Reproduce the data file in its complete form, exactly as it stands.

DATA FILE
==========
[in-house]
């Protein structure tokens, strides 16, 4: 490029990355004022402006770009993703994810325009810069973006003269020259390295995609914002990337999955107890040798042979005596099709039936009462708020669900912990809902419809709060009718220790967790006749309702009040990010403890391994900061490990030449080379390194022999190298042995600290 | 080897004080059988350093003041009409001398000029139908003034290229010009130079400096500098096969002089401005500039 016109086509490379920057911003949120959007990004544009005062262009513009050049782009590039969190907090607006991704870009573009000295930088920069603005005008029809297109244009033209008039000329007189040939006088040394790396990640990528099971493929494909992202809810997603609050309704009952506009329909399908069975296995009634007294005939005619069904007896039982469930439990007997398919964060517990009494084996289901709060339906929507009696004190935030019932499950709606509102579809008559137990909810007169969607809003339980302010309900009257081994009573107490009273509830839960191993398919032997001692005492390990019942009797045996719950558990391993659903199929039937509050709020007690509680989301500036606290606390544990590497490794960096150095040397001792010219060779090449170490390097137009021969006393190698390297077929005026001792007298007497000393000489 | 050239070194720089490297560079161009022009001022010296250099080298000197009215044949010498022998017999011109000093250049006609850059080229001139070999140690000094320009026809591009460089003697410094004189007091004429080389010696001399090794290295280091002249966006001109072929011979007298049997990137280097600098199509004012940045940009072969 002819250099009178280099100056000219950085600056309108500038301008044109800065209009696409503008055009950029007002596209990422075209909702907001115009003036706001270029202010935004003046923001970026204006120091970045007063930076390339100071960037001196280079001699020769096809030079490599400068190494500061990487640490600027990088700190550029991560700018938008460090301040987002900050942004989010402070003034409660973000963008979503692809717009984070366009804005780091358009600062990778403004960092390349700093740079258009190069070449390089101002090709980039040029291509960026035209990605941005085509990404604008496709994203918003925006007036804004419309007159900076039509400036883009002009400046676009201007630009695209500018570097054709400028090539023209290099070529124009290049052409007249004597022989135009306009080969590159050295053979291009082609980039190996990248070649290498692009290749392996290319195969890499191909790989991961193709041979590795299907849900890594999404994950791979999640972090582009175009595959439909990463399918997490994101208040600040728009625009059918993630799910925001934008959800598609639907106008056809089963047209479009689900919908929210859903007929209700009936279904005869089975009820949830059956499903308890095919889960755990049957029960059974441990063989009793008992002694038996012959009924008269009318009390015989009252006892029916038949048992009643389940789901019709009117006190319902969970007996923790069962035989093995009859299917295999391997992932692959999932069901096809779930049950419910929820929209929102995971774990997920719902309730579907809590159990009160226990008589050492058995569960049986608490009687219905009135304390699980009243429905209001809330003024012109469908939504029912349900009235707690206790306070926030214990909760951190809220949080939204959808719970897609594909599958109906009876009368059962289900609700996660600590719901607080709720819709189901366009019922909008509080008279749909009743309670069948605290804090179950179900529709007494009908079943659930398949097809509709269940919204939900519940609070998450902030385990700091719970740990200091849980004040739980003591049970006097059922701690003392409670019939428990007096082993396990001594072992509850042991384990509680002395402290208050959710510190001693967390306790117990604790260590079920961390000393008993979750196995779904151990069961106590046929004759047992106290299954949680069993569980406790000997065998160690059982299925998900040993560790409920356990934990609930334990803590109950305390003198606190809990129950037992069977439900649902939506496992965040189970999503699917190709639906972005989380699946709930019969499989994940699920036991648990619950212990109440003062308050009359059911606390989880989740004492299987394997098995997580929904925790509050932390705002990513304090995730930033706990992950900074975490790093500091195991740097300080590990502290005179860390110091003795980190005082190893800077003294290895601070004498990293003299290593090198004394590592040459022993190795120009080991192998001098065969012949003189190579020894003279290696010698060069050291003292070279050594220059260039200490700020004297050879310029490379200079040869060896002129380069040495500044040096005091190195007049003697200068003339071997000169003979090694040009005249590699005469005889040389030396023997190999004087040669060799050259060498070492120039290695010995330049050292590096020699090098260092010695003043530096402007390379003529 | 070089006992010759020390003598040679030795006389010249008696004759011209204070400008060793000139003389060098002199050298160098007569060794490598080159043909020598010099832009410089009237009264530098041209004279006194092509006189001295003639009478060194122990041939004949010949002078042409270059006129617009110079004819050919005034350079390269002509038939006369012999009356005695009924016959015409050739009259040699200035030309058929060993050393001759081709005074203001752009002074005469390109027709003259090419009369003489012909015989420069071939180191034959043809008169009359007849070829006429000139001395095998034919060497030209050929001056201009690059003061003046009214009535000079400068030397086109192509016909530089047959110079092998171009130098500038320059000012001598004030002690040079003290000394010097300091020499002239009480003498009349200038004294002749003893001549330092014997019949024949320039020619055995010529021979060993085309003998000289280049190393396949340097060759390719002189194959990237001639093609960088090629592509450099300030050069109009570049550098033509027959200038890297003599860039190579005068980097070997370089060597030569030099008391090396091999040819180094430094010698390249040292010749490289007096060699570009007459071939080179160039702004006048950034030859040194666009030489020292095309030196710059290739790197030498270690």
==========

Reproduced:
[in-house]
């Protein structure tokens, strides 16, 4: 490029990355004022402006770009993703994810325009810069973006003269020259390295995609914002990337999955107890040798042979005596099709039936009462708020669900912990809902419809709060009718220790967790006749309702009040990010403890391994900061490990030449080379390194022999190298042995600290 | 080897004080059988350093003041009409001398000029139908003034290229010009130079400096500098096969002089401005500039 016109086509490379920057911003949120959007990004544009005062262009513009050049782009590039969190907090607006991704870009573009000295930088920069603005005008029809297109244009033209008039000329007189040939006088040394790396990640990528099971493929494909992202809810997603609050309704009952506009329909399908069975296995009634007294005939005619069904007896039982469930439990007997398919964060517990009494084996289901709060339906929507009696004190935030019932499950709606509102579809008559137990909810007169969607809003339980302010309900009257081994009573107490009273509830839960191993398919032997001692005492390990019942009797045996719950558990391993659903199929039937509050709020007690509680989301500036606290606390544990590497490794960096150095040397001792010219060779090449170490390097137009021969006393190698390297077929005026001792007298007497000393000489 | 050239070194720089490297560079161009022009001022010296250099080298000197009215044949010498022998017999011109000093250049006609850059080229001139070999140690000094320009026809591009460089003697410094004189007091004429080389010696001399090794290295280091002249966006001109072929011979007298049997990137280097600098199509004012940045940009072969 002819250099009178280099100056000219950085600056309108500038301008044109800065209009696409503008055009950029007002596209990422075209909702907001115009003036706001270029202010935004003046923001970026204006120091970045007063930076390339100071960037001196280079001699020769096809030079490599400068190494500061990487640490600027990088700190550029991560700018938008460090301040987002900050942004989010402070003034409660973000963008979503692809717009984070366009804005780091358009600062990778403004960092390349700093740079258009190069070449390089101002090709980039040029291509960026035209990605941005085509990404604008496709994203918003925006007036804004419309007159900076039509400036883009002009400046676009201007630009695209500018570097054709400028090539023209290099070529124009290049052409007249004597022989135009306009080969590159050295053979291009082609980039190996990248070649290498692009290749392996290319195969890499191909790989991961193709041979590795299907849900890594999404994950791979999640972090582009175009595959439909990463399918997490994101208040600040728009625009059918993630799910925001934008959800598609639907106008056809089963047209479009689900919908929210859903007929209700009936279904005869089975009820949830059956499903308890095919889960755990049957029960059974441990063989009793008992002694038996012959009924008269009318009390015989009252006892029916038949048992009643389940789901019709009117006190319902969970007996923790069962035989093995009859299917295999391997992932692959999932069901096809779930049950419910929820929209929102995971774990997920719902309730579907809590159990009160226990008589050492058995569960049986608490009687219905009135304390699980009243429905209001809330003024012109469908939504029912349900009235707690206790306070926030214990909760951190809220949080939204959808719970897609594909599958109906009876009368059962289900609700996660600590719901607080709720819709189901366009019922909008509080008279749909009743309670069948605290804090179950179900529709007494009908079943659930398949097809509709269940919204939900519940609070998450902030385990700091719970740990200091849980004040739980003591049970006097059922701690003392409670019939428990007096082993396990001594072992509850042991384990509680002395402290208050959710510190001693967390306790117990604790260590079920961390000393008993979750196995779904151990069961106590046929004759047992106290299954949680069993569980406790000997065998160690059982299925998900040993560790409920356990934990609930334990803590109950305390003198606190809990129950037992069977439900649902939506496992965040189970999503699917190709639906972005989380699946709930019969499989994940699920036991648990619950212990109440003062308050009359059911606390989880989740004492299987394997098995997580929904925790509050932390705002990513304090995730930033706990992950900074975490790093500091195991740097300080590990502290005179860390110091003795980190005082190893800077003294290895601070004498990293003299290593090198004394590592040459022993190795120009080991192998001098065969012949003189190579020894003279290696010698060069050291003292070279050594220059260039200490700020004297050879310029490379200079040869060896002129380069040495500044040096005091190195007049003697200068003339071997000169003979090694040009005249590699005469005889040389030396023997190999004087040669060799050259060498070492120039290695010995330049050292590096020699090098260092010695003043530096402007390379003529 | 070089006992010759020390003598040679030795006389010249008696004759011209204070400008060793000139003389060098002199050298160098007569060794490598080159043909020598010099832009410089009237009264530098041209004279006194092509006189001295003639009478060194122990041939004949010949002078042409270059006129617009110079004819050919005034350079390269002509038939006369012999009356005695009924016959015409050739009259040699200035030309058929060993050393001759081709005074203001752009002074005469390109027709003259090419009369003489012909015989420069071939180191034959043809008169009359007849070829006429000139001395095998034919060497030209050929001056201009690059003061003046009214009535000079400068030397086109192509016909530089047959110079092998171009130098500038320059000012001598004030002690040079003290000394010097300091020499002239009480003498009349200038004294002749003893001549330092014997019949024949320039020619055995010529021979060993085309003998000289280049190393396949340097060759390719002189194959990237001639093609960088090629592509450099300030050069109009570049550098033509027959200038890297003599860039190579005068980097070997370089060597030569030099008391090396091999040819180094430094010698390249040292010749490289007096060699570009007459071939080179160039702004006048950034030859040194666009030489020292095309030196710059290739790197030498270690």